Forum for Science, Industry and Business

Sponsored by:     3M 
Search our Site:

 

Genome of blue stain fungus evolved to bypass tree defense in mountain pine beetle epidemic

25.01.2011
The genome of the fungus that helps mountain pine beetles infect and kill lodgepole pines has been decoded in a University of British Columbia study.

Also known as blue stain fungus for the stain it leaves in the wood of infected trees, Grosmannia clavigera is carried to the host trees by pine beetles and weakens the trees’ natural defense system, allowing pine beetles to feed and reproduce in the tree bark. A successful beetle-fungus attack ultimately causes tree death.

Now, researchers from UBC and the BC Cancer Agency’s Genome Sciences Centre have conducted a detailed genome analysis and identified genes in Grosmannia clavigera that are responsible for the fungus’s ability to bypass the lodgepole pine’s natural fungicide – and use it as a carbon source for fungal growth.

The study is published this week in the Proceedings of the National Academy of Sciences.

“We found that the fungus cannot only survive, but thrive when exposed to the normally fungicidal resin chemicals of pines,” says co-author Joerg Bohlmann, a Distinguished University Scholar and professor in the Michael Smith Laboratories at UBC. “In a way, it’s like these genes give the fungus the ability to turn poison into nectar.”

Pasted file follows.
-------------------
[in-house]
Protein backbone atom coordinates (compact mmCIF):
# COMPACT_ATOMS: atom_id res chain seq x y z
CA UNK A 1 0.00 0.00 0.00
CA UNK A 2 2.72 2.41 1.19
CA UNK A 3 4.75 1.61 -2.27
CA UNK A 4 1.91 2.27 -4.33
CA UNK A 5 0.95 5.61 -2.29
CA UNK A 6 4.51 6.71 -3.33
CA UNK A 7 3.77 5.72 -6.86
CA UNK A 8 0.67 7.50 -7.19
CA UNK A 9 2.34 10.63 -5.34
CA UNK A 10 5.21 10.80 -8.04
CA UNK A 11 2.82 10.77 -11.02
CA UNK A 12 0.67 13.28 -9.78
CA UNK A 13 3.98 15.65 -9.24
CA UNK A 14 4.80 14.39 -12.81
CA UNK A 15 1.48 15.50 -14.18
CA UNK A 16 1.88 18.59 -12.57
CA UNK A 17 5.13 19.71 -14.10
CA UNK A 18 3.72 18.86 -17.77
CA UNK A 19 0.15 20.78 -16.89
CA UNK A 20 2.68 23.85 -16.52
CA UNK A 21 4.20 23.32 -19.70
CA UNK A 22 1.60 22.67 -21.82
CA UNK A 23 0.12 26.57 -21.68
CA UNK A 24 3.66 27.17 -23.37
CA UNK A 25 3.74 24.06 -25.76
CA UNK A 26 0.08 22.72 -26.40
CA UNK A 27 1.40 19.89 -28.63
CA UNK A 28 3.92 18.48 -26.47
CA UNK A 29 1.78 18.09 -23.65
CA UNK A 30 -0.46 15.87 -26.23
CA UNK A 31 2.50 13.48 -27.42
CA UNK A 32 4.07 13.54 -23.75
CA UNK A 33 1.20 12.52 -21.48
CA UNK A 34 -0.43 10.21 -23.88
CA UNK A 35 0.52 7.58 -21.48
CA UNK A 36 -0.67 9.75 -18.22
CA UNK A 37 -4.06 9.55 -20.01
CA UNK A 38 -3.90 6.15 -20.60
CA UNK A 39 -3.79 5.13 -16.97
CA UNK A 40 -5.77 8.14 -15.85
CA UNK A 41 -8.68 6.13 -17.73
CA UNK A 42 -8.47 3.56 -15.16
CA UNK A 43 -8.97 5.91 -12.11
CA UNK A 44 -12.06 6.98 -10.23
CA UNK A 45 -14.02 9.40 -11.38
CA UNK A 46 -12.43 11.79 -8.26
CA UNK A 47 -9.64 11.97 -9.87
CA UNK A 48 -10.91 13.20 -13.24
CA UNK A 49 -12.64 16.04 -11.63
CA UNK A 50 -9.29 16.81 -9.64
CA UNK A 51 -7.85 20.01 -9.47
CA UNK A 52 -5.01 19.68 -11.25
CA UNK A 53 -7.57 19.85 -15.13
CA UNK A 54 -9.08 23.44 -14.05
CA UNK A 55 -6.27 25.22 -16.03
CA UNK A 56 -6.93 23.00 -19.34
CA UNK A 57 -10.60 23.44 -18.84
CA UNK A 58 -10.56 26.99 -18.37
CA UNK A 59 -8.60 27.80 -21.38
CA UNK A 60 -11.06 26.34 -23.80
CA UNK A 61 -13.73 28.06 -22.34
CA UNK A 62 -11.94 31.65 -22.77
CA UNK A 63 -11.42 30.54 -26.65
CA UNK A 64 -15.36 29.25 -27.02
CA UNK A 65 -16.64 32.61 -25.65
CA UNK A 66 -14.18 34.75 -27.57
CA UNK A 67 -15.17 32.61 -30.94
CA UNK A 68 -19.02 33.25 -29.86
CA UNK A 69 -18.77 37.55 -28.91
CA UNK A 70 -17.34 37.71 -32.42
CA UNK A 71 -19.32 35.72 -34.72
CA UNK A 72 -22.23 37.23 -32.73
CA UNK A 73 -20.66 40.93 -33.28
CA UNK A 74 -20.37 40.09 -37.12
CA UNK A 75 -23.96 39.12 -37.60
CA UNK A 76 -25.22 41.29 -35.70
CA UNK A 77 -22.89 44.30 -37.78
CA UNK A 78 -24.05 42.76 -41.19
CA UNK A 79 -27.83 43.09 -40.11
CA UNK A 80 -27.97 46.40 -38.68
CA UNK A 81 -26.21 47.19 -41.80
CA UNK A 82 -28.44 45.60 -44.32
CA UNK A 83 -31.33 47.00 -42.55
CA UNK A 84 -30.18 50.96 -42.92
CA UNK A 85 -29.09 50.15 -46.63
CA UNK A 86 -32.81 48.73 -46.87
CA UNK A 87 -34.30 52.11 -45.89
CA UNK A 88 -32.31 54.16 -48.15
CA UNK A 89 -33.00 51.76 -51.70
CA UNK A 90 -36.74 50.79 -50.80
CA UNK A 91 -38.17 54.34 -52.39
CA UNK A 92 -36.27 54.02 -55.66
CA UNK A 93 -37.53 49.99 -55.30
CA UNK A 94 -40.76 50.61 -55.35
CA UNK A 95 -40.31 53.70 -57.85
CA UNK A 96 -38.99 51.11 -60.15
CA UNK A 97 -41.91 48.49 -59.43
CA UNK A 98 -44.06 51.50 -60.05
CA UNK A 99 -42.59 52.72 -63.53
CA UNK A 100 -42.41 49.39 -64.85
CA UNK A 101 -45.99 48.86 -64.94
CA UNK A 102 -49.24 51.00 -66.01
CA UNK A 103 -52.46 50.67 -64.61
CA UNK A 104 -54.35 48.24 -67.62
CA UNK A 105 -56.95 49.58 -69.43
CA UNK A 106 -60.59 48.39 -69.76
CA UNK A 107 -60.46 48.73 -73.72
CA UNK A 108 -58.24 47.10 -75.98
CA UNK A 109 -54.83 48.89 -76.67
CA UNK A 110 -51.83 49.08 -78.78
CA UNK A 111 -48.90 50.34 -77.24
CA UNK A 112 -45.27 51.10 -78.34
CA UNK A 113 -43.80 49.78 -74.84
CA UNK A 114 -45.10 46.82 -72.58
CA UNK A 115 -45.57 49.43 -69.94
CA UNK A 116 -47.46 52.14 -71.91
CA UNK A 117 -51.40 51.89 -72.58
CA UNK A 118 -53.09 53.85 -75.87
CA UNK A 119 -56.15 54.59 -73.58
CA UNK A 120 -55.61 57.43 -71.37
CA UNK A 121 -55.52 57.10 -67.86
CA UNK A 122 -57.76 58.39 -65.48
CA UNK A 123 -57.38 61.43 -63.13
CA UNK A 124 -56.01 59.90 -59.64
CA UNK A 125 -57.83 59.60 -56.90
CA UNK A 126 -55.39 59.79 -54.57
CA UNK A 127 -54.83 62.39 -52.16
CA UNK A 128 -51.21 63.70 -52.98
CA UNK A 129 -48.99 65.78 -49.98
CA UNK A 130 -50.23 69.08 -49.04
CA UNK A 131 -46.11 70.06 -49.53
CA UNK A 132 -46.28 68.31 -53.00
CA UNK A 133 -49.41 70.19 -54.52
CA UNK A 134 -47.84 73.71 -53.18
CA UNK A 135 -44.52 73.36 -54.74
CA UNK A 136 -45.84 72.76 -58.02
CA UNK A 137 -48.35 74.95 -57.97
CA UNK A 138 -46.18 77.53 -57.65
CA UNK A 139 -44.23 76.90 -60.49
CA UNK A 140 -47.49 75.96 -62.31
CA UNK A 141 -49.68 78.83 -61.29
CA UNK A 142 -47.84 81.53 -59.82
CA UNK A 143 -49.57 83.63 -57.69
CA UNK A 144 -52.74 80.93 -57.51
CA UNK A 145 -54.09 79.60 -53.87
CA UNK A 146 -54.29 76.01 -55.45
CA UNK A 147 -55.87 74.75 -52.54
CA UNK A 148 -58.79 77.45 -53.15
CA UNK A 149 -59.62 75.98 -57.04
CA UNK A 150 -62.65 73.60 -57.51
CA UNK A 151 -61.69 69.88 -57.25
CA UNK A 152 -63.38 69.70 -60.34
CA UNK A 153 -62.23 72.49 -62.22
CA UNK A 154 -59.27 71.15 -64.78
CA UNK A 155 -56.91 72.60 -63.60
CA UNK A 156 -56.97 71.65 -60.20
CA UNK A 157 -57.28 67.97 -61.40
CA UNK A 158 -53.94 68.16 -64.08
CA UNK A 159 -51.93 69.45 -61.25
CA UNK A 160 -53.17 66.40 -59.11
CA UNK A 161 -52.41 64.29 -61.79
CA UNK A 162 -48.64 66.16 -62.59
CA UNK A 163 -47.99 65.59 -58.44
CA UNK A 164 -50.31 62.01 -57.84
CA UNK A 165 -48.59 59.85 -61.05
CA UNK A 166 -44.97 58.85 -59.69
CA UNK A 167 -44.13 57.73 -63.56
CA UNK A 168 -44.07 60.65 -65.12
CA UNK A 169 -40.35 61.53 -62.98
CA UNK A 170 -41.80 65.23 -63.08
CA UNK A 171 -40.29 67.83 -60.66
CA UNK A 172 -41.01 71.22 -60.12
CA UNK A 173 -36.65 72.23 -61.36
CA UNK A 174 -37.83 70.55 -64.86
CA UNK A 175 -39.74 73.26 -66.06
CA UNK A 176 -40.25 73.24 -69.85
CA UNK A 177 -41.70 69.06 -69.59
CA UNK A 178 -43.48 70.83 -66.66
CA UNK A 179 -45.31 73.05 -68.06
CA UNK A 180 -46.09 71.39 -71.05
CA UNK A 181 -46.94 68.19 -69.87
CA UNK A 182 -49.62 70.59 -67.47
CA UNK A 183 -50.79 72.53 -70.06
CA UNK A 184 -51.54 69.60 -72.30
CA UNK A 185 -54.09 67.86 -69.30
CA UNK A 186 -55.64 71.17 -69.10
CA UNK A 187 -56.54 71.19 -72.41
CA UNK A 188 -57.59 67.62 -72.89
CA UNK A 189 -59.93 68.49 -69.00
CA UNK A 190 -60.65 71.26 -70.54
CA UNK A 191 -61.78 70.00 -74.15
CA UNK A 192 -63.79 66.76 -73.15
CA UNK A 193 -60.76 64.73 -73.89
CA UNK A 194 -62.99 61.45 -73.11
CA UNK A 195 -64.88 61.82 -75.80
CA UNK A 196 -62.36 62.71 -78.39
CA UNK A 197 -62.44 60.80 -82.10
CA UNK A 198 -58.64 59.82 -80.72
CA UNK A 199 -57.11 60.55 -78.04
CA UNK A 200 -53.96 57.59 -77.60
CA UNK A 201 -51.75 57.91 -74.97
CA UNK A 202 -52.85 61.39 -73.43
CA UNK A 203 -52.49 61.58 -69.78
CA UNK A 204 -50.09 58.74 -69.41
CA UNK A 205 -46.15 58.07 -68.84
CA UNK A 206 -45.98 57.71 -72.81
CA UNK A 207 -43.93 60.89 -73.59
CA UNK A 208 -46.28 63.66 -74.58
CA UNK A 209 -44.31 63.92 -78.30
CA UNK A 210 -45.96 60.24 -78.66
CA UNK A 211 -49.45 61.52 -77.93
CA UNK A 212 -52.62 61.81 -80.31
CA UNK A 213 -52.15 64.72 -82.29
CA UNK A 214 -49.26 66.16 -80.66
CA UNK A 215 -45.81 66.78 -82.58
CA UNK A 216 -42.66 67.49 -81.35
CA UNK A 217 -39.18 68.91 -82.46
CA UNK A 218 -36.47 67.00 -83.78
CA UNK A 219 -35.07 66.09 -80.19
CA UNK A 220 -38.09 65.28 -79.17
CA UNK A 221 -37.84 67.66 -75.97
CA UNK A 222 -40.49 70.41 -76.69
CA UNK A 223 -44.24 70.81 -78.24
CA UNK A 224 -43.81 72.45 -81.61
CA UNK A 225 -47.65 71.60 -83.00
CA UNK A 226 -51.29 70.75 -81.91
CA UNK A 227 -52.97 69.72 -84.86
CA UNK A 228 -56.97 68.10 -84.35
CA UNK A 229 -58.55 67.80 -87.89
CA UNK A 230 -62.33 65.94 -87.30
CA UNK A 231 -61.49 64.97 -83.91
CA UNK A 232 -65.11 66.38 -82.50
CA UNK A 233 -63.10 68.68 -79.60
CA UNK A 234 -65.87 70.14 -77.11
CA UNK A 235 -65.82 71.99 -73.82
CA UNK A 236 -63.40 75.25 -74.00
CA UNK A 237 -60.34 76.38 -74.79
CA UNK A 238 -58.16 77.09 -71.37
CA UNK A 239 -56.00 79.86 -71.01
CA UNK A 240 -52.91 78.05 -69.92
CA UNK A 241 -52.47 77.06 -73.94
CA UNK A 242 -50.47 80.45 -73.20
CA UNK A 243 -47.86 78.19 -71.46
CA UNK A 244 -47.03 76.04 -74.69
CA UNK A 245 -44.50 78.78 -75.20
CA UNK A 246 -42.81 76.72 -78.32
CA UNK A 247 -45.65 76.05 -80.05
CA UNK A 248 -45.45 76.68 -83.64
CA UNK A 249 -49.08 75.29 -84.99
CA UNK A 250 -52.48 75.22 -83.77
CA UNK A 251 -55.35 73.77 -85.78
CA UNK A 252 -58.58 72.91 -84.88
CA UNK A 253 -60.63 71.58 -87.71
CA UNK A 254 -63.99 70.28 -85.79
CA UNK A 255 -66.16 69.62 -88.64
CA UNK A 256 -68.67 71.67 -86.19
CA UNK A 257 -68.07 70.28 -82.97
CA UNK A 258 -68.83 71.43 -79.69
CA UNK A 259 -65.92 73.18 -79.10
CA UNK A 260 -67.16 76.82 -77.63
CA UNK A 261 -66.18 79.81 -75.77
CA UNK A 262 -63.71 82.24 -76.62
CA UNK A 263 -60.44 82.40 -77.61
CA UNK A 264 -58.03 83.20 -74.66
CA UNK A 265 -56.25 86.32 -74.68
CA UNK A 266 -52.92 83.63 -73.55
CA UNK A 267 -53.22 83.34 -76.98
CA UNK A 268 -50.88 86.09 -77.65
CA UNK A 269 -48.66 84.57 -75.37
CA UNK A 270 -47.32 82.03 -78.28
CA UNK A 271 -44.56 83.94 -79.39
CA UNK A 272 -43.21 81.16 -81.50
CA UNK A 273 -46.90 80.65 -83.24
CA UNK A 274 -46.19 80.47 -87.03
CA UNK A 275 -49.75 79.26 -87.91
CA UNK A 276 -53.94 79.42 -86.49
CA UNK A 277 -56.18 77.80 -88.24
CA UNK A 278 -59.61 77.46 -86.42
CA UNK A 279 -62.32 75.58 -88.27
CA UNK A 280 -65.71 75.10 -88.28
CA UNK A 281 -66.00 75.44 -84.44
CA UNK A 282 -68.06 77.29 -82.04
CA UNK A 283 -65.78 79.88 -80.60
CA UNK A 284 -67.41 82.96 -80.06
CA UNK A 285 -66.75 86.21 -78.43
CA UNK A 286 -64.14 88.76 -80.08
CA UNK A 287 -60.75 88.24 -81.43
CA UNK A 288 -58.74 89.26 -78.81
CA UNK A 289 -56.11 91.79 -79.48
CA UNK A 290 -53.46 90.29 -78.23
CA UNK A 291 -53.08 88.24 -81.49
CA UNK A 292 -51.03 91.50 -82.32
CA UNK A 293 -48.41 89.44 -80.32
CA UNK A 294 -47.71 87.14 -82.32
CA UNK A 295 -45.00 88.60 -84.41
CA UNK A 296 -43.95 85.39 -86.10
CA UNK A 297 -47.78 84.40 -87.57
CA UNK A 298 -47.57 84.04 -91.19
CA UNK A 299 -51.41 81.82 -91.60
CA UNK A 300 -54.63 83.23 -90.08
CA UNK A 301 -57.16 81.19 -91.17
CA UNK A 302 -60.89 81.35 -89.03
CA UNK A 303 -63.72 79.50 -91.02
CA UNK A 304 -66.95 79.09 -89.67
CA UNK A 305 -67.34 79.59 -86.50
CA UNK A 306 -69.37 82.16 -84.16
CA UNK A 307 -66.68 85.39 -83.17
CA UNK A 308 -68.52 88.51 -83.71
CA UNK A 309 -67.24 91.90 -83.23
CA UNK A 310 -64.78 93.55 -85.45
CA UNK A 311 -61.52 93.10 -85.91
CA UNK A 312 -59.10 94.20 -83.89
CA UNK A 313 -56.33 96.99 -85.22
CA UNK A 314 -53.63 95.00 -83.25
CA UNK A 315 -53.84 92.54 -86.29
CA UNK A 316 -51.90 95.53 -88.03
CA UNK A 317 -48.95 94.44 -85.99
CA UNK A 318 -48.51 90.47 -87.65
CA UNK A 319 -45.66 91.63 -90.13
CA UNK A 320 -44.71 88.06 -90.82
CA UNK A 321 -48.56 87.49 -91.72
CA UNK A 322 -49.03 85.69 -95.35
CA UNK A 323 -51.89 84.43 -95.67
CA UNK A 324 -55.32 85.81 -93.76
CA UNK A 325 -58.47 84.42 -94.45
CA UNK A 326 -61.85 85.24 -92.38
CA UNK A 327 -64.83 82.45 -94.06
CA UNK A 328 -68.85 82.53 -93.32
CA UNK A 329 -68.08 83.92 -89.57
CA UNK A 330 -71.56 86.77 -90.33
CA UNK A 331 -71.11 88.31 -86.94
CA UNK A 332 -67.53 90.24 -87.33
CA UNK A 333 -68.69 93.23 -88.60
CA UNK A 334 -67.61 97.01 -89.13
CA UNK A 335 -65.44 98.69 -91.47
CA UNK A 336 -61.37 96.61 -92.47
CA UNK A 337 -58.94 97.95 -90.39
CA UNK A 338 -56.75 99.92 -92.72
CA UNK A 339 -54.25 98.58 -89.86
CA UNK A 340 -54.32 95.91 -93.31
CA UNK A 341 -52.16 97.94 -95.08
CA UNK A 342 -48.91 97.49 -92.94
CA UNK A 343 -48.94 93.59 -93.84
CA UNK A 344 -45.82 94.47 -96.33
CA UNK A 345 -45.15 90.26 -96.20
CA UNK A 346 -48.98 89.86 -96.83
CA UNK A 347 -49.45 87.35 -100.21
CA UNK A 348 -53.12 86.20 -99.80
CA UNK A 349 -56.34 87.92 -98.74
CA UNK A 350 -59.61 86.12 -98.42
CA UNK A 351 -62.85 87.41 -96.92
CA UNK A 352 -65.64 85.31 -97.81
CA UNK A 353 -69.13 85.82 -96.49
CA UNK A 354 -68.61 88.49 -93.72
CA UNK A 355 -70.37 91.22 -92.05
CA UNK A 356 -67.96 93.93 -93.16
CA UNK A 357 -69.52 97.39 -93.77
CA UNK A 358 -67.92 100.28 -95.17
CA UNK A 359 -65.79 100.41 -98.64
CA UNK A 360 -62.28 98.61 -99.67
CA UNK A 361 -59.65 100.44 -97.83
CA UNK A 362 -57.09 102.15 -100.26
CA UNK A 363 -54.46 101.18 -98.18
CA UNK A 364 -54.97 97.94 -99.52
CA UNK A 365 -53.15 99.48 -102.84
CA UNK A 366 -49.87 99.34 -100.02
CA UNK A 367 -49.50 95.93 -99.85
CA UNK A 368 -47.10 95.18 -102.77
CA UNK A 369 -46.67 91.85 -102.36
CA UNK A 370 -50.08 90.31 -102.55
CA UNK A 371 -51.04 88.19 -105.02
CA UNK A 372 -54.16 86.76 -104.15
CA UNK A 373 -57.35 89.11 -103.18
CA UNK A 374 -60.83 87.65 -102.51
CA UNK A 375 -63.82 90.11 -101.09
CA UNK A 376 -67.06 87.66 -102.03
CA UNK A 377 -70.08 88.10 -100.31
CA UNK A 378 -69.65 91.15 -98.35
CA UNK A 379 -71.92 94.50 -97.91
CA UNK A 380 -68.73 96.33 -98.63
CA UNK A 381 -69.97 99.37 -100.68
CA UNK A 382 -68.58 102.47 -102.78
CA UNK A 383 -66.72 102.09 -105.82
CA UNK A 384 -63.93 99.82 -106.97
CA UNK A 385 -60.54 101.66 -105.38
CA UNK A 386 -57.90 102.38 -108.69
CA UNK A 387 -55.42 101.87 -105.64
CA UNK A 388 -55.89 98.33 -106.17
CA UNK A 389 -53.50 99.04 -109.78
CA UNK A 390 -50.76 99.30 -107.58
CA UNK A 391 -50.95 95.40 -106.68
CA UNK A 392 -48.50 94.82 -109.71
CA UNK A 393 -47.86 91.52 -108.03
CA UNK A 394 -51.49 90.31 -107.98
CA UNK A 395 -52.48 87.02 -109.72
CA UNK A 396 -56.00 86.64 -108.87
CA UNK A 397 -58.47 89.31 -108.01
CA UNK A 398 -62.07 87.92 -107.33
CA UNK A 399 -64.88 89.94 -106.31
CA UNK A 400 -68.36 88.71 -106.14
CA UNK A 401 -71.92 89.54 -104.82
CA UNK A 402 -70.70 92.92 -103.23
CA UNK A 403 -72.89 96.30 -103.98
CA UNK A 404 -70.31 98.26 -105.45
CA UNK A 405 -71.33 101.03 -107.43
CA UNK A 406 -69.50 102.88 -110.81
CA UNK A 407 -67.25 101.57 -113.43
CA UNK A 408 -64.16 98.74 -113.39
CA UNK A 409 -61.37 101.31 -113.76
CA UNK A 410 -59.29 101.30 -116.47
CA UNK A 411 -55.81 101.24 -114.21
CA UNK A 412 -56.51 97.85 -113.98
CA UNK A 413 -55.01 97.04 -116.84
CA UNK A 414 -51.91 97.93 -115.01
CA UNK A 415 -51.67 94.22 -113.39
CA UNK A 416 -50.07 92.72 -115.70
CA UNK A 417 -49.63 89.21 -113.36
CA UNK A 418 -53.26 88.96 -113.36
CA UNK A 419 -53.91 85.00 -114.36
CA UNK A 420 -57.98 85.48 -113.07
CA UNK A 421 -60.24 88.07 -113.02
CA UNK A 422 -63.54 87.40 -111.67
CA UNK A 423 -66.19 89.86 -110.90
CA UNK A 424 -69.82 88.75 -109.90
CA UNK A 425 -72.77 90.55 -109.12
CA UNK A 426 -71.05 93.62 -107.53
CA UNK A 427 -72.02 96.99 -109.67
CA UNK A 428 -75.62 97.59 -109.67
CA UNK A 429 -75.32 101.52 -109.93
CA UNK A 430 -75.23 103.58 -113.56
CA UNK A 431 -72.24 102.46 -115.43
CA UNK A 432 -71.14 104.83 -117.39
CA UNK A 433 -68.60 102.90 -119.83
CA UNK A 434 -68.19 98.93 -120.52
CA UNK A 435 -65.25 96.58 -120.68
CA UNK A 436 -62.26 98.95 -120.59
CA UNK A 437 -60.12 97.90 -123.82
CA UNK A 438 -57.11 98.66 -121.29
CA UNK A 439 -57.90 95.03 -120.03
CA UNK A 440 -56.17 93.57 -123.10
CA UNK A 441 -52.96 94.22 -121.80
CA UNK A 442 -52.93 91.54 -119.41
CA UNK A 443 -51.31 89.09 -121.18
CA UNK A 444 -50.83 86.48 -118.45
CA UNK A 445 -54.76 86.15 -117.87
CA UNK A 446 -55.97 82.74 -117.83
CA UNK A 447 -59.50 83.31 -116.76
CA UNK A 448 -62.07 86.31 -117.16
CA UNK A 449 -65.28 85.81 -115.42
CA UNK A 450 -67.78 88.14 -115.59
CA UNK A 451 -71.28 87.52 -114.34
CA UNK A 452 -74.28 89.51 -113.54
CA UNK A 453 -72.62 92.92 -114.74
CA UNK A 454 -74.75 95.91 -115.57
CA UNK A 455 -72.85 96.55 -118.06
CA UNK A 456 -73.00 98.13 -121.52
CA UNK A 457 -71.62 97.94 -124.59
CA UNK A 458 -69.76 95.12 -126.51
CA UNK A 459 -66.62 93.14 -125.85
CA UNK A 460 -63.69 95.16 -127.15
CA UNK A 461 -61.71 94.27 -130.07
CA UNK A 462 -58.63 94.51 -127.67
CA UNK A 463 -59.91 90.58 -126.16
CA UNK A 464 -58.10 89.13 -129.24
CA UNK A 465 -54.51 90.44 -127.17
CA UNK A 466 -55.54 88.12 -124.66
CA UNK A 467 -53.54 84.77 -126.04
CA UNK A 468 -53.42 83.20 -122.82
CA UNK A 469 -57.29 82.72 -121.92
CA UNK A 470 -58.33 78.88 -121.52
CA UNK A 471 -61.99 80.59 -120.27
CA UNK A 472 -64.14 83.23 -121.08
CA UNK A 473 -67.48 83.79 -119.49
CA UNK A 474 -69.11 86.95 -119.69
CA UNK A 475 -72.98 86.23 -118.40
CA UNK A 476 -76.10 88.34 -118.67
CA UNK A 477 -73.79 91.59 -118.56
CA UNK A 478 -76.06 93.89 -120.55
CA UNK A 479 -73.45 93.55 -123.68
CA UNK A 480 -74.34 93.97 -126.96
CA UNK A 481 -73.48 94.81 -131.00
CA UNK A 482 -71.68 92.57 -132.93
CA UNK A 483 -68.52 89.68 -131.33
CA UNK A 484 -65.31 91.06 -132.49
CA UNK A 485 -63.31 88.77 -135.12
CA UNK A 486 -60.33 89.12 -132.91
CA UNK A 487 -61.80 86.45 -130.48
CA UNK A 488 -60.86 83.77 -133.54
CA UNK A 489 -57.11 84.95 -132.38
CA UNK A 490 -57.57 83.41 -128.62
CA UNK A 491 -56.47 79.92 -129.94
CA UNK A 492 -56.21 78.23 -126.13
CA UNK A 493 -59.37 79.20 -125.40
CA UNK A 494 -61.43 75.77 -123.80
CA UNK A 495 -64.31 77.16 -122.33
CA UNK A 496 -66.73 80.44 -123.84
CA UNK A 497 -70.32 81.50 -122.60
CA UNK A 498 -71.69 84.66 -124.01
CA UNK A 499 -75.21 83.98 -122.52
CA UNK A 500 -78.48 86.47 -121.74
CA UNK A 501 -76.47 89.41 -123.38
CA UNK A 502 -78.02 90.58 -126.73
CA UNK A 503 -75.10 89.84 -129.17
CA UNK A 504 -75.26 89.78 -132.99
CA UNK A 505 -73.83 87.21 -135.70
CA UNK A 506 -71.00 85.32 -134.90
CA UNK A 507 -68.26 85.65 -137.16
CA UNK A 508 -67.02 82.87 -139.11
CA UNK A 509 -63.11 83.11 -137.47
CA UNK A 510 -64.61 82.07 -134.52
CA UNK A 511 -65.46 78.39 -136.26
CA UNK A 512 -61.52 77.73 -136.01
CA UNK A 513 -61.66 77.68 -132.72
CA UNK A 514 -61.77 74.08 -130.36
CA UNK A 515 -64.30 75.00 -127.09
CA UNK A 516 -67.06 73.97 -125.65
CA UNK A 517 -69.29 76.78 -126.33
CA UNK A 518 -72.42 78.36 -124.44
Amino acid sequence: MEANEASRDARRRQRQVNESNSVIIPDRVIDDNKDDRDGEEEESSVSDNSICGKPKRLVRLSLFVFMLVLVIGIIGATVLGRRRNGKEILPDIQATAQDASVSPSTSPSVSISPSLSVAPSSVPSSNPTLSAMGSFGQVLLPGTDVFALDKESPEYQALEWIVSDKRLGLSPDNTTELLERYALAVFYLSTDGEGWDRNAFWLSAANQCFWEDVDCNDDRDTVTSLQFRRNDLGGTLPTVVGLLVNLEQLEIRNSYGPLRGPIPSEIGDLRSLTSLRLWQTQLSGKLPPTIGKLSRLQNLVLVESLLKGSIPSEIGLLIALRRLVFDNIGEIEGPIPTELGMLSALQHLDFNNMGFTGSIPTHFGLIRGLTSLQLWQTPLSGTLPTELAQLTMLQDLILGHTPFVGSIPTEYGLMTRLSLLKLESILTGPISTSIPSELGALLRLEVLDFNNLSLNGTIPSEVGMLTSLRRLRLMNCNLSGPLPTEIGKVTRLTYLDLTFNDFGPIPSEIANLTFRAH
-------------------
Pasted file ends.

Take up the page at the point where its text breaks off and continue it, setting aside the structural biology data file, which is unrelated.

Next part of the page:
“Our study helps to clarify how the fungus has evolved to successfully infect lodgepole pine and gives us a better understanding of the intricate chemical interaction between the tree, beetle and fungus,” says Bohlmann. “This new knowledge could inform strategies to prevent future outbreaks, such as selecting trees with improved resistance to pine beetles and their associated pathogens.”

The current outbreak of mountain pine beetle has destroyed more than 16 million hectares of forest in B.C. – roughly twice the size of New Brunswick or more than 32 million football fields. It has crossed the Rocky Mountains, and is now in the boreal pine forests, moving east. The devastation of large areas of pine forest is anticipated to have major consequences for global carbon balance and sequestration.

The study was led by Bohlmann, Colette Breuil, a professor in the UBC Department of Wood Science and Scott DiGuistini, a doctoral student in the UBC Faculty of Forestry. It is funded by Genome BC, Genome Alberta, Genome Canada, as well as the Natural Sciences and Engineering Research Council of Canada and the B.C. Ministry of Forests.

Joerg Bohlmann | EurekAlert!
Further information:
http://www.ubc.ca

More articles from Life Sciences:

nachricht Scientists enlist engineered protein to battle the MERS virus
22.05.2017 | University of Toronto

nachricht Insight into enzyme's 3-D structure could cut biofuel costs
19.05.2017 | DOE/Los Alamos National Laboratory

All articles from Life Sciences >>>

The most recent press releases about innovation >>>

Die letzten 5 Focus-News des innovations-reports im Überblick:

Im Focus: Wafer-thin Magnetic Materials Developed for Future Quantum Technologies